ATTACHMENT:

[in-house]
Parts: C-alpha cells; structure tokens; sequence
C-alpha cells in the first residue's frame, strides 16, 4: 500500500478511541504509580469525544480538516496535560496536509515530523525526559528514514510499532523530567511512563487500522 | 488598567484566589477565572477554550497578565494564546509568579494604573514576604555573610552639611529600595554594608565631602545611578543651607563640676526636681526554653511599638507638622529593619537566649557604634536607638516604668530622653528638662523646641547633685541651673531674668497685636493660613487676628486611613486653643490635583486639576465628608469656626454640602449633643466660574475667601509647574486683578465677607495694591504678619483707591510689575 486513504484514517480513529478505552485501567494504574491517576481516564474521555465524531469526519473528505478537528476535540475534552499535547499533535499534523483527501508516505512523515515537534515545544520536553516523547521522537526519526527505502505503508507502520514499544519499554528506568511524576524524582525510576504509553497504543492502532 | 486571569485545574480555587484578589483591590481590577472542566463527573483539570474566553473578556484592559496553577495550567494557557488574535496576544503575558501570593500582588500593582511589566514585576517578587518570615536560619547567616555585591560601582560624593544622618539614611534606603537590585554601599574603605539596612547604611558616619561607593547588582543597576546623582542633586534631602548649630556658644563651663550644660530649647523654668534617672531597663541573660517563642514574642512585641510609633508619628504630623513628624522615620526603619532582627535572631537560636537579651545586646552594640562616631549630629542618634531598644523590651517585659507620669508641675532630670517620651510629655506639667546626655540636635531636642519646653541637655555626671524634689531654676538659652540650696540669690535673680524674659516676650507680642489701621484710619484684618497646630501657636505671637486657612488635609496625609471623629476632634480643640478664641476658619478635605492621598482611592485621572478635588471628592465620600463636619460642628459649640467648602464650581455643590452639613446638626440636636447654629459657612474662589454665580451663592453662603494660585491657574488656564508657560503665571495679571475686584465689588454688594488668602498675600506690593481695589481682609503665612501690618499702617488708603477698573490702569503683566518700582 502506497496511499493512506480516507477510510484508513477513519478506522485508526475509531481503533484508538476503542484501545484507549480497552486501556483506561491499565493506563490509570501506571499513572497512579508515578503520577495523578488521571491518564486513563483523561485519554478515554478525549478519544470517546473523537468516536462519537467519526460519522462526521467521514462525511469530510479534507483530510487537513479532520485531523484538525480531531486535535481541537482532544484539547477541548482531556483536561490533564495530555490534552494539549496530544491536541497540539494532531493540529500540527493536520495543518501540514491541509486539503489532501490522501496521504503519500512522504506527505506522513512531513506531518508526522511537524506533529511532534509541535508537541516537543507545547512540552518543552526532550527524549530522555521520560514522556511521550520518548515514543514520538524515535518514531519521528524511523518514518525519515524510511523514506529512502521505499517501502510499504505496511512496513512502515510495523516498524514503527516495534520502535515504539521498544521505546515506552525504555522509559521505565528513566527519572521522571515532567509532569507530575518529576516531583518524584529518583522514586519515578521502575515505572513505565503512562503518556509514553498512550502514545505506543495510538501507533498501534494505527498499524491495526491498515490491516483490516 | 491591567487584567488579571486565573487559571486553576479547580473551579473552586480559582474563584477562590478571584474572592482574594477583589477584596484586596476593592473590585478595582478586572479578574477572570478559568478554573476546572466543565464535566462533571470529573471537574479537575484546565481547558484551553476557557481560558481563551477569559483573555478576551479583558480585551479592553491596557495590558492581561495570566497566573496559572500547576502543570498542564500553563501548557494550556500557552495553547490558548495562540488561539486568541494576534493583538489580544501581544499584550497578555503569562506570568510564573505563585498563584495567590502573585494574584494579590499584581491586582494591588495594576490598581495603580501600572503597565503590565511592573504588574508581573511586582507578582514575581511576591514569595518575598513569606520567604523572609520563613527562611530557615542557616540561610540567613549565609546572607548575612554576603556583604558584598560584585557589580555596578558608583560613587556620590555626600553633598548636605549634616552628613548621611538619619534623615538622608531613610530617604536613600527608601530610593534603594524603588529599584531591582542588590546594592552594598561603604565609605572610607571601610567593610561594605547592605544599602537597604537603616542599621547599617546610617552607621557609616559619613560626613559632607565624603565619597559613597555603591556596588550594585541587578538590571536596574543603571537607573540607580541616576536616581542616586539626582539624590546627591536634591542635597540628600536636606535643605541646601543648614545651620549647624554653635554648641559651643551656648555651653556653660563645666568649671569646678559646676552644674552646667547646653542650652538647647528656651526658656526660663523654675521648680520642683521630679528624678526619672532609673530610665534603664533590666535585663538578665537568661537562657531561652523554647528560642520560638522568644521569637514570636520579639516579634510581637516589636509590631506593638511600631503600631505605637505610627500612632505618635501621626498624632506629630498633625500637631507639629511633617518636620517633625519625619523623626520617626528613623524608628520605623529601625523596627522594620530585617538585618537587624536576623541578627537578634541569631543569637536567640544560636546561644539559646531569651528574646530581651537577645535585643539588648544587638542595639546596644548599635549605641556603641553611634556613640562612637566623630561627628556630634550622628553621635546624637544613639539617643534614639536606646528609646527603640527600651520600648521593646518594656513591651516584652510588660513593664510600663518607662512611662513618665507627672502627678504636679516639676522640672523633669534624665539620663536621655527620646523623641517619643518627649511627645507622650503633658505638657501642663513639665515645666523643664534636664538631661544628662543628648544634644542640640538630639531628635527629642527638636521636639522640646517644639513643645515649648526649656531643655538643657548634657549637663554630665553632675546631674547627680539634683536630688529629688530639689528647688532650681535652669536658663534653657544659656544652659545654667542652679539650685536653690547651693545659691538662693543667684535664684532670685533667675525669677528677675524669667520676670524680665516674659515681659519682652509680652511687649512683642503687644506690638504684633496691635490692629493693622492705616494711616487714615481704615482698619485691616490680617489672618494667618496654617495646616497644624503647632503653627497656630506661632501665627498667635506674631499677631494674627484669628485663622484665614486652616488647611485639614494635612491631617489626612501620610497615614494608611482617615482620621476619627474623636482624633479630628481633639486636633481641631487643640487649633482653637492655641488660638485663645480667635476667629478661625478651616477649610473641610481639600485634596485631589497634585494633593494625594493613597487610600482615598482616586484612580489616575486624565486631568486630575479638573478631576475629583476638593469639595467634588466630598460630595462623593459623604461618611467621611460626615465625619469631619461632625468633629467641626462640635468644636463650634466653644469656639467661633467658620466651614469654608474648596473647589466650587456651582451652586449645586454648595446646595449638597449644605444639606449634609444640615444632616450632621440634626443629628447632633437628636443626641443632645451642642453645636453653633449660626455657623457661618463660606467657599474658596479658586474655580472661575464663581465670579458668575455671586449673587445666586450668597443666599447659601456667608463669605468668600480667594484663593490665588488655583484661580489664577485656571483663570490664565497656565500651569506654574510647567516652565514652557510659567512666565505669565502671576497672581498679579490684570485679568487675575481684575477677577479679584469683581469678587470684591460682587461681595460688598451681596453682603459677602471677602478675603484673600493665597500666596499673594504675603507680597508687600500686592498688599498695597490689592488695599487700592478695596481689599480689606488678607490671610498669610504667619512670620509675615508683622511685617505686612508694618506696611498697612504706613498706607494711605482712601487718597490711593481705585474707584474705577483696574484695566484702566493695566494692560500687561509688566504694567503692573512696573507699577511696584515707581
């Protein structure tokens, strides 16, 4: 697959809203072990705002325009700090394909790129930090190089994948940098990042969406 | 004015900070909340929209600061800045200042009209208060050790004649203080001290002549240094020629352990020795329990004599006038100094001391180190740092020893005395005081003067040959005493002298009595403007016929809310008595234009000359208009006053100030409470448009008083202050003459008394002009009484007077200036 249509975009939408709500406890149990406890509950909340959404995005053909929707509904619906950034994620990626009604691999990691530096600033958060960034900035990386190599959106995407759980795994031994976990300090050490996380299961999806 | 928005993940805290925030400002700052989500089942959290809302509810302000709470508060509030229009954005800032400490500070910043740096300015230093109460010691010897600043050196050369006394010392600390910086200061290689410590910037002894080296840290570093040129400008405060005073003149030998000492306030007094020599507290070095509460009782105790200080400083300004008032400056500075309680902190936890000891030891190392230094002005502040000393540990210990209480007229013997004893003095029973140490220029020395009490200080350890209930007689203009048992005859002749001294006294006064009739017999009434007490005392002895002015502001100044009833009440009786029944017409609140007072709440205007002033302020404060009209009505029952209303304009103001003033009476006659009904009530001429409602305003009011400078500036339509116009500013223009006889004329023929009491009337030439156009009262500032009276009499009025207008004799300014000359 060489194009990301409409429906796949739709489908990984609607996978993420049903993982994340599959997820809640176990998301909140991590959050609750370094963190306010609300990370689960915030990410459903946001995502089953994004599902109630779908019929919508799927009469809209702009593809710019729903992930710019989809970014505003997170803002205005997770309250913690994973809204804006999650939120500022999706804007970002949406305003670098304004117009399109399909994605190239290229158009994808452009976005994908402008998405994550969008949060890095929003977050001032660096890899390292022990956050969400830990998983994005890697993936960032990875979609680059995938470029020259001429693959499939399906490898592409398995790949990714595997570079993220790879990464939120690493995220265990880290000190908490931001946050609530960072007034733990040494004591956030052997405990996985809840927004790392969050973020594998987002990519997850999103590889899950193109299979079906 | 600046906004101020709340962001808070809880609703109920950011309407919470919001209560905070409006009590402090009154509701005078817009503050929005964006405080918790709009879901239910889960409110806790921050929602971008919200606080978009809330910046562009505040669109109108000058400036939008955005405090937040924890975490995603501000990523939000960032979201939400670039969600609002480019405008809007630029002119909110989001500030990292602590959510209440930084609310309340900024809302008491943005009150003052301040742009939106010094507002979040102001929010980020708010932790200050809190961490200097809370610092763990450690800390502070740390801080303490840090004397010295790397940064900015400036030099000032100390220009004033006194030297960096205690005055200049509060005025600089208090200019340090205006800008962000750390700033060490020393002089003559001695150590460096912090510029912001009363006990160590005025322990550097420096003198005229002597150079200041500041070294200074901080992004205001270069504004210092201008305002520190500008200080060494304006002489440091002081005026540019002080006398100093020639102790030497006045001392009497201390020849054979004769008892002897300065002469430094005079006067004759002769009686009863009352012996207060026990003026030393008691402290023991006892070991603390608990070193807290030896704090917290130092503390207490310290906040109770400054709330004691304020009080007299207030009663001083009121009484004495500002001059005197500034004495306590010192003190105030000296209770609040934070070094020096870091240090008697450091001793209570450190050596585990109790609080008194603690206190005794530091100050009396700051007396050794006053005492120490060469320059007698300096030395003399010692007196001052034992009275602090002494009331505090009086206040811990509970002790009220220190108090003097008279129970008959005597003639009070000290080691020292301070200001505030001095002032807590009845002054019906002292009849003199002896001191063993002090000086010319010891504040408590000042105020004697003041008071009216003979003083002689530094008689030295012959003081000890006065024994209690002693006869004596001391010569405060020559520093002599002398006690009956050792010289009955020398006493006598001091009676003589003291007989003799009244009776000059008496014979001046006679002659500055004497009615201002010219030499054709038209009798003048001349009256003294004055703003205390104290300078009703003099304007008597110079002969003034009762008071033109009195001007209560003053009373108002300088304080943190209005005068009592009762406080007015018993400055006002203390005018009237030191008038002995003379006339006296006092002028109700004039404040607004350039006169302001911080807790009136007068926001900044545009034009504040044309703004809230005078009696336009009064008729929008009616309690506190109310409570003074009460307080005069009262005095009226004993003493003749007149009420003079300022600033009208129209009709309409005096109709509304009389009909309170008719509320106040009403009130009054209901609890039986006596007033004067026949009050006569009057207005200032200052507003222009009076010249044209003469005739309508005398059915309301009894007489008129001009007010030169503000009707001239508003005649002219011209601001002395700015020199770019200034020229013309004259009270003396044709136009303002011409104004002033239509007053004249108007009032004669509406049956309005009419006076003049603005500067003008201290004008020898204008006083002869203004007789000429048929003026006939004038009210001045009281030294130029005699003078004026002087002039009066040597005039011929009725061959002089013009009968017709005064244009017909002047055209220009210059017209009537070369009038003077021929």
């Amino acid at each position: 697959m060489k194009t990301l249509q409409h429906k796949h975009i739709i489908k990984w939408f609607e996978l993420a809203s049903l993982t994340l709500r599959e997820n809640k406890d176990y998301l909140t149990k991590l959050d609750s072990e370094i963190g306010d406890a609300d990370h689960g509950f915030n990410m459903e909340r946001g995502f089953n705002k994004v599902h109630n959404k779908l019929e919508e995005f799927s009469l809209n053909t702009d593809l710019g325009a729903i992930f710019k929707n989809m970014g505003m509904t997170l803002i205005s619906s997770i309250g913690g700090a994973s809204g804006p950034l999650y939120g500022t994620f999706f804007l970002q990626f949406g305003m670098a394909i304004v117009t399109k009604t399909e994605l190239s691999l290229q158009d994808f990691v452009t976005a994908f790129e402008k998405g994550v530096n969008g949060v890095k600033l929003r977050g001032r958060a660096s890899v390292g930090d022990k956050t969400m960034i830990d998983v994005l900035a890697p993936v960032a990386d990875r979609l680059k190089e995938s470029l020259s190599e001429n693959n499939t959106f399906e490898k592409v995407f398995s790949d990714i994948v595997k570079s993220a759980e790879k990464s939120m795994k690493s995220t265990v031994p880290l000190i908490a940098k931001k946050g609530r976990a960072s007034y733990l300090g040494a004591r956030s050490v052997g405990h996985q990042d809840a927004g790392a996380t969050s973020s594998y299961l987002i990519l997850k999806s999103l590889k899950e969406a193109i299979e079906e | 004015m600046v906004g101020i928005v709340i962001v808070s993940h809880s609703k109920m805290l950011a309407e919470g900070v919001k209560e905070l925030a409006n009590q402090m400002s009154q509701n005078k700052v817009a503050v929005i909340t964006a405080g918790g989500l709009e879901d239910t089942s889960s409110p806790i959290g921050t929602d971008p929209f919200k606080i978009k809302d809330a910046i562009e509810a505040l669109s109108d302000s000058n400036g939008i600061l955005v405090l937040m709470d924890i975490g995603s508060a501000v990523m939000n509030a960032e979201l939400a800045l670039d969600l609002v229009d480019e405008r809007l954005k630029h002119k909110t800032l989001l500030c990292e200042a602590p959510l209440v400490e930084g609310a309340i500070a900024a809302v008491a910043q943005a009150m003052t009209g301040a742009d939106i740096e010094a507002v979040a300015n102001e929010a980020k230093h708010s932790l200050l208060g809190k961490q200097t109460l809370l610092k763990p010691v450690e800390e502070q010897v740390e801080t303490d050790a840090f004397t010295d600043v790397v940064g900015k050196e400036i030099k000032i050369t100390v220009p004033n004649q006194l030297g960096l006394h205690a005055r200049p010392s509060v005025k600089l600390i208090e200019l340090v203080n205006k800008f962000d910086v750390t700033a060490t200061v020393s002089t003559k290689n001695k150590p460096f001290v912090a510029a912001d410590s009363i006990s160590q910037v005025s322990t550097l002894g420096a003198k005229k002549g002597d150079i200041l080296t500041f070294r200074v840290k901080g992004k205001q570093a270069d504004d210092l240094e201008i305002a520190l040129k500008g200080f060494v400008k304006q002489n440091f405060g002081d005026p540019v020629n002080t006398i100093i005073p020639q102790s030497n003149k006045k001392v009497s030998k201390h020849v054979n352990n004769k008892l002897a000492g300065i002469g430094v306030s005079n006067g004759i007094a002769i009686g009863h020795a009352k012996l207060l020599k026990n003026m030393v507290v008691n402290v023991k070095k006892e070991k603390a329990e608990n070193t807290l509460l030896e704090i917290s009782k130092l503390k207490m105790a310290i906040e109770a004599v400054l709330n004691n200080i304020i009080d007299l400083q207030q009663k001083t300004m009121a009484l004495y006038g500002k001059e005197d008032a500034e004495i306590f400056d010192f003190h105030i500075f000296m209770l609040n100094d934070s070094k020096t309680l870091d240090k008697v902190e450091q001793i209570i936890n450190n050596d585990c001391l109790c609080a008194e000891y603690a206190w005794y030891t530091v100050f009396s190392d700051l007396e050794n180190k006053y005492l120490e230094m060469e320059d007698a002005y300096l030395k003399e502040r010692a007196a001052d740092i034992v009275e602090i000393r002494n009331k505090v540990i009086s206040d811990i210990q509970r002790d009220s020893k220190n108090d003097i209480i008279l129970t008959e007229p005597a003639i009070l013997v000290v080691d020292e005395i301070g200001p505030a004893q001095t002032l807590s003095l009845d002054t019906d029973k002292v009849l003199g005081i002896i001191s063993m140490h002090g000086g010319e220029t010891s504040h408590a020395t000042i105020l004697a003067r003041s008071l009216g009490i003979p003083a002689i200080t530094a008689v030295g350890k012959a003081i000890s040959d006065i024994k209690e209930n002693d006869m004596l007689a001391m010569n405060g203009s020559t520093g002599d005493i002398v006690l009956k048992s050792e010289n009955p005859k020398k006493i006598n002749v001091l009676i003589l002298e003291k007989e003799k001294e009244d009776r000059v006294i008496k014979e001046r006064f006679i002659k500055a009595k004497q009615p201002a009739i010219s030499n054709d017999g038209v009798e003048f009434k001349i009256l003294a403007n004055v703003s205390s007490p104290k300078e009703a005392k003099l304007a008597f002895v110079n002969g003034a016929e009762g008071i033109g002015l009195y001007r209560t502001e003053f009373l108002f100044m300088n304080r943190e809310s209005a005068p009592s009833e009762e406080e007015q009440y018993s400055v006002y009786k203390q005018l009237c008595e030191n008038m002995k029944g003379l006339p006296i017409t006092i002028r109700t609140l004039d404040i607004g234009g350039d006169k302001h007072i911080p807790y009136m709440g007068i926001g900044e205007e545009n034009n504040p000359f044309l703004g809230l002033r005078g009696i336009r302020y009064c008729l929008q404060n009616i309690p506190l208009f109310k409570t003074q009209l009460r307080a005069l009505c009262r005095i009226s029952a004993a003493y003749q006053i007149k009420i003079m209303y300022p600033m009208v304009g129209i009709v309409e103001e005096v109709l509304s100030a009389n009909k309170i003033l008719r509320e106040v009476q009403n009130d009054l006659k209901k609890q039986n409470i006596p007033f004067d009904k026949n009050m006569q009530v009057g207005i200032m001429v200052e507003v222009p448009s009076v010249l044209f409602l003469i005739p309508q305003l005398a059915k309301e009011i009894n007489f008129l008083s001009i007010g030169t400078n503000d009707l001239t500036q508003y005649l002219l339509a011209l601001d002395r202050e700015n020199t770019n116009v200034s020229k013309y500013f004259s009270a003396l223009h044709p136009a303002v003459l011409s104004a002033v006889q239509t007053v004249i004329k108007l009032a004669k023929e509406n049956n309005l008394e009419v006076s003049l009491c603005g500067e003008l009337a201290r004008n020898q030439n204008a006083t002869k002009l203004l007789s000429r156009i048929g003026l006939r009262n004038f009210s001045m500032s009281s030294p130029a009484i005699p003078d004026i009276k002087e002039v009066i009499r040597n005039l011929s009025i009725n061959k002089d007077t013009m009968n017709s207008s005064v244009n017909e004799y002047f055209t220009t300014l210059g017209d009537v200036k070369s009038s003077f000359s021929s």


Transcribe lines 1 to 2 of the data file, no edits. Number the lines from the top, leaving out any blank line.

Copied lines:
[in-house]
Parts: C-alpha cells; structure tokens; sequence